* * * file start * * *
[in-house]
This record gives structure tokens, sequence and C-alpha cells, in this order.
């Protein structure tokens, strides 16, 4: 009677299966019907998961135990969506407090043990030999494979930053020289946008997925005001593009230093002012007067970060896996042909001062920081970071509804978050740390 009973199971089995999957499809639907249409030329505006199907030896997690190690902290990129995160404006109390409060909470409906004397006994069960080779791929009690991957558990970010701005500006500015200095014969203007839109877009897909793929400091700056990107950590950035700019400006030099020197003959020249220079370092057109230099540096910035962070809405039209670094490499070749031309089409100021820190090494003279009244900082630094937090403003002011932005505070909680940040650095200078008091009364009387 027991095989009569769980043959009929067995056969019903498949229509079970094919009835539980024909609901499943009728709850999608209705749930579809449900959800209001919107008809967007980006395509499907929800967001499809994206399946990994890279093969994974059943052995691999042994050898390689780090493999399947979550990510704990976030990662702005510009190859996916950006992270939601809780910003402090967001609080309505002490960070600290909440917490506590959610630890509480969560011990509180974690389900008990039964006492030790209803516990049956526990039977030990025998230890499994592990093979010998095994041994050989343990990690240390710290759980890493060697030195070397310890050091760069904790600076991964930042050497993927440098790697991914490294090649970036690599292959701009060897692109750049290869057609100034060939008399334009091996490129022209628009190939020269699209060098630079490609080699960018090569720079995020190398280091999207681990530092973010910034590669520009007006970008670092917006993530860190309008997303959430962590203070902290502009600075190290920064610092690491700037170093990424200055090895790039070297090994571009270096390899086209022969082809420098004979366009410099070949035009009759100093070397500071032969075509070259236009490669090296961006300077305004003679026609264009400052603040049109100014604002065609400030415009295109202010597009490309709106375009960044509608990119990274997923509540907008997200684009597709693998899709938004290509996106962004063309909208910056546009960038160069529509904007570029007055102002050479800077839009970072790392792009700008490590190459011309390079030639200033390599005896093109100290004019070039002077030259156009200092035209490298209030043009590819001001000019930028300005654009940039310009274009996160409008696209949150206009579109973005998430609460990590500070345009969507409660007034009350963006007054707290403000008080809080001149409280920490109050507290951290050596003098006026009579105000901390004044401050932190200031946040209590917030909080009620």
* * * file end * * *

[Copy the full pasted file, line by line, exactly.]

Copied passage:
[in-house]
This record gives structure tokens, sequence and C-alpha cells, in this order.
């Protein structure tokens, strides 16, 4: 009677299966019907998961135990969506407090043990030999494979930053020289946008997925005001593009230093002012007067970060896996042909001062920081970071509804978050740390 009973199971089995999957499809639907249409030329505006199907030896997690190690902290990129995160404006109390409060909470409906004397006994069960080779791929009690991957558990970010701005500006500015200095014969203007839109877009897909793929400091700056990107950590950035700019400006030099020197003959020249220079370092057109230099540096910035962070809405039209670094490499070749031309089409100021820190090494003279009244900082630094937090403003002011932005505070909680940040650095200078008091009364009387 027991095989009569769980043959009929067995056969019903498949229509079970094919009835539980024909609901499943009728709850999608209705749930579809449900959800209001919107008809967007980006395509499907929800967001499809994206399946990994890279093969994974059943052995691999042994050898390689780090493999399947979550990510704990976030990662702005510009190859996916950006992270939601809780910003402090967001609080309505002490960070600290909440917490506590959610630890509480969560011990509180974690389900008990039964006492030790209803516990049956526990039977030990025998230890499994592990093979010998095994041994050989343990990690240390710290759980890493060697030195070397310890050091760069904790600076991964930042050497993927440098790697991914490294090649970036690599292959701009060897692109750049290869057609100034060939008399334009091996490129022209628009190939020269699209060098630079490609080699960018090569720079995020190398280091999207681990530092973010910034590669520009007006970008670092917006993530860190309008997303959430962590203070902290502009600075190290920064610092690491700037170093990424200055090895790039070297090994571009270096390899086209022969082809420098004979366009410099070949035009009759100093070397500071032969075509070259236009490669090296961006300077305004003679026609264009400052603040049109100014604002065609400030415009295109202010597009490309709106375009960044509608990119990274997923509540907008997200684009597709693998899709938004290509996106962004063309909208910056546009960038160069529509904007570029007055102002050479800077839009970072790392792009700008490590190459011309390079030639200033390599005896093109100290004019070039002077030259156009200092035209490298209030043009590819001001000019930028300005654009940039310009274009996160409008696209949150206009579109973005998430609460990590500070345009969507409660007034009350963006007054707290403000008080809080001149409280920490109050507290951290050596003098006026009579105000901390004044401050932190200031946040209590917030909080009620």